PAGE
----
Arria-formula Meeting on Reprisals against Women Human Rights Defenders and Women Peacebuilders
Tomorrow morning (21 February), Belgium, the Dominican Republic, Estonia, France, Germany, Niger, and the UK are co-hosting an Arria-formula meeting entitled “Reprisals against women human rights defenders and women peacebuilders who engage with the Security Council and its subsidiary bodies”. The meeting is open to UN member states, observer missions and NGOs. It will start with opening remarks by the Dominican Republic and the UK. The hosts have invited Ilze Brands Kehris, Madeleine Rees and Shalini Eddens to brief. Ilze Brands Kehris is Assistant Secretary-General for Human Rights and Head of the Office of the High Commissioner for Human Rights in New York. Madeleine Rees is the Secretary General of Women’s International League for Peace and Freedom. Shalini Eddens is the Director of Programs of the “Urgent Action Fund for Women’s Human Rights”. The fund is engaged in supporting, including protecting, women and transgender human rights defenders. Following the briefers, Council members are expected to make interventions. If time permits, UN member states and observer missions are invited to make remarks as well.
Resolution 2242 of 13 October 2015 expresses the Council’s “intention to invite civil society, including women’s organizations, to brief the Council in country-specific considerations and relevant thematic areas”. Numbers of female civil society briefers at the Council have continued to increase since the adoption of that resolution. This practice is not without repercussions for the briefers, however. In a 2 May 2019 letter to the president of the Security Council, the chargé d’affaires of the Permanent Mission of Libya to the UN strongly criticising a briefing given by Inas Miloud, co-founder and director of the Tamazight Women’s Movement of Libya, during the Council’s annual open debate on conflict-related sexual violence. In response, a letter was sent on 10 May 2019 to the president of the Security Council by the Ambassadors of Belgium, the Dominican Republic, France, Germany, Peru, Poland and the UK, stating that “notwithstanding the disagreement of the Government of National Accord with the content of Ms. Miloud’s briefing, we trust that she will be allowed to continue her work unhindered”. In his 2019 annual report on women, peace and security, the Secretary-General showed his extreme concern over reports of reprisals against women briefers.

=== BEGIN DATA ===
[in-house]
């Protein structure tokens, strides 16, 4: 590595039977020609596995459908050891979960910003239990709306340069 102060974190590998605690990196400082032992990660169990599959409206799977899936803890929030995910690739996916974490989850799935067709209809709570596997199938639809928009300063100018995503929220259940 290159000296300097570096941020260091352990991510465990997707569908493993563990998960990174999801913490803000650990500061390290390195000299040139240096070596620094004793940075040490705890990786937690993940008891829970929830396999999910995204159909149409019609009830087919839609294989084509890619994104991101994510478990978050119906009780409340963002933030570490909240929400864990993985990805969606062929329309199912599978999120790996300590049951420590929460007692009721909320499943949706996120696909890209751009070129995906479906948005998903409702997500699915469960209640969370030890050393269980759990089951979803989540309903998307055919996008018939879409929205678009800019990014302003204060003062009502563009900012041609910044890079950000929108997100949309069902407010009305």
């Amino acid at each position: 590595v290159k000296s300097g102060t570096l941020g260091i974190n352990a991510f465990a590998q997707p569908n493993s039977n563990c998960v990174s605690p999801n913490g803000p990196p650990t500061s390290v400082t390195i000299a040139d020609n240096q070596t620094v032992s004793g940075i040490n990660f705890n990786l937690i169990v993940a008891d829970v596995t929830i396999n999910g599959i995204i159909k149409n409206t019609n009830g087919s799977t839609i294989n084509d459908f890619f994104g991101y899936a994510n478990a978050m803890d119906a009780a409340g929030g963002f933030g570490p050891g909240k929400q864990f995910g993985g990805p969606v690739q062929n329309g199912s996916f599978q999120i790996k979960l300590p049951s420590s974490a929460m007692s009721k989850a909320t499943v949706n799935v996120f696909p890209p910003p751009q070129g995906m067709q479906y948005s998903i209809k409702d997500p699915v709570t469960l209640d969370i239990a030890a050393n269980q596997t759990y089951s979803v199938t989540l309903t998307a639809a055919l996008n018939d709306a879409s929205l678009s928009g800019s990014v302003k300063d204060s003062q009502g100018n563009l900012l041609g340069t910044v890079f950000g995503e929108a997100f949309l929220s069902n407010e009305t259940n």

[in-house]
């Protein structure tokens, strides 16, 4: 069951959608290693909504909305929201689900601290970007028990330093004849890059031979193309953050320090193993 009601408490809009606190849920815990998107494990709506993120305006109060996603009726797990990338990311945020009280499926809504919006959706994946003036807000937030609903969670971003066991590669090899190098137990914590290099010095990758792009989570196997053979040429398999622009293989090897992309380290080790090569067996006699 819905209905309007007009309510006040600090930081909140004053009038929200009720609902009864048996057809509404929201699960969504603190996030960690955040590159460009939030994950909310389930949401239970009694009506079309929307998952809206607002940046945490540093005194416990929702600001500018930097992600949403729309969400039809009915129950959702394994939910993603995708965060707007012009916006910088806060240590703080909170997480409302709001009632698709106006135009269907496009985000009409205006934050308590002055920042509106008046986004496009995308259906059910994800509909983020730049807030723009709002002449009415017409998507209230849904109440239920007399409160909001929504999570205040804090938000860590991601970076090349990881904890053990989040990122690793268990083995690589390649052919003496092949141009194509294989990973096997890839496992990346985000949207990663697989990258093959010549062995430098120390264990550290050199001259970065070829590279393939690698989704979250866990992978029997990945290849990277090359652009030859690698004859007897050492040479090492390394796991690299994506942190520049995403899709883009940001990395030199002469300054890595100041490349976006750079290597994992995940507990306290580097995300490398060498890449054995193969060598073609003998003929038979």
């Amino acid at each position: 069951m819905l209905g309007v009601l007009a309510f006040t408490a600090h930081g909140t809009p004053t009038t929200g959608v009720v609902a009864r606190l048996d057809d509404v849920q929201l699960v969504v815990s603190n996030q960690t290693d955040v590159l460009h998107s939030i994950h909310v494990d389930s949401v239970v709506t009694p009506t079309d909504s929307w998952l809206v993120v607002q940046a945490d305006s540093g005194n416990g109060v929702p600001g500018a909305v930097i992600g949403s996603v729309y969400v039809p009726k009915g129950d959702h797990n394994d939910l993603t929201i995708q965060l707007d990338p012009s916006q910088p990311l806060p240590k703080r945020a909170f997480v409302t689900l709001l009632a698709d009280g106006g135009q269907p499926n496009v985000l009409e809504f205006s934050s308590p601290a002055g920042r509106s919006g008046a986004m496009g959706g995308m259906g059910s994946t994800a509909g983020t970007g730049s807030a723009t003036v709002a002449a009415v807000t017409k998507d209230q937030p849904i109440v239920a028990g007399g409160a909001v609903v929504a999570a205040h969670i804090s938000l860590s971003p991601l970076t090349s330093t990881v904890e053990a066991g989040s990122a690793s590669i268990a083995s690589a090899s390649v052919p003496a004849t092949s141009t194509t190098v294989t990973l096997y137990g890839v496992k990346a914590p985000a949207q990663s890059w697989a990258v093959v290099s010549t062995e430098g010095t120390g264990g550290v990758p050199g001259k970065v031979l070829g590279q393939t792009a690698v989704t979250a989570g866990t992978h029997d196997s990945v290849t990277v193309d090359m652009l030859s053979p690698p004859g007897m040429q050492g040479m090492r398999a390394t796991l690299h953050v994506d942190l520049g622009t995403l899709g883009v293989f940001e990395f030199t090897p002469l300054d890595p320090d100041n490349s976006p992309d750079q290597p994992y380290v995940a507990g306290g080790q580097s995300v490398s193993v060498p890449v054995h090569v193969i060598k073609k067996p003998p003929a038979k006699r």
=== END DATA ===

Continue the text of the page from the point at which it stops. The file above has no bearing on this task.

According to the concept note, forms of reprisals include “intimidation, threats and harassment, smear campaigns, denying access to funding and travel visas, surveillance, and physical attacks”. Such reprisals hinder the Council’s ability to inform itself, the concept note argues.
The objective of the meeting, as reflected in the concept note, is to discuss ideas on how to continue having women human rights defenders and women peacebuilders brief the Council and its subsidiary bodies in a safe way. Specifically, it is meant to explore what measures the Council and the UN more broadly can take to prevent and react to reprisals against such actors. It also asks participants to consider questions related to root causes of those reprisals.
The issue of women human rights defenders in general is contentious in the Council, as shown by the negotiations on resolution 2493 on women, peace and security. At one point during the negotiations, it seemed that a majority of Council members threatened to abstain on the vote should draft language related to “women human rights defenders” be deleted. That language had encountered strong resistance from China and Russia. As a compromise, paragraph 6 of the resolution: “encourages Member States to create safe and enabling environments for civil society, including formal and informal community women leaders, women peacebuilders, political actors, and those who protect and promote human rights, to carry out their work independently and without undue interference, including in situations of armed conflict, and to address threats, harassment, violence and hate speech against them”. Russia, in its statement after the vote, said: “we feel obliged to point out that the resolution contains a number of provisions that go beyond the Security Council’s mandate. It is overloaded with issues relating to the protection and promotion of human rights, which the General Assembly and the Human Rights Council already deal with successfully and effectively. We urge the Security Council to adhere strictly to its mandate, and we do not support attempts to justify its interference in matters that are part of the remit of other organs”.
China said: “Non-governmental organisations are expected to play a constructive role by observing the laws of the countries concerned, respecting the ownership of the host Government and fully consulting with them”. China went on to say that it “therefore reserves its position vis-à-vis paragraph 6 of resolution 2493 (2019), which we have just adopted”. The UK, on the other hand, deplored the lack of an explicit mention of women human rights defenders.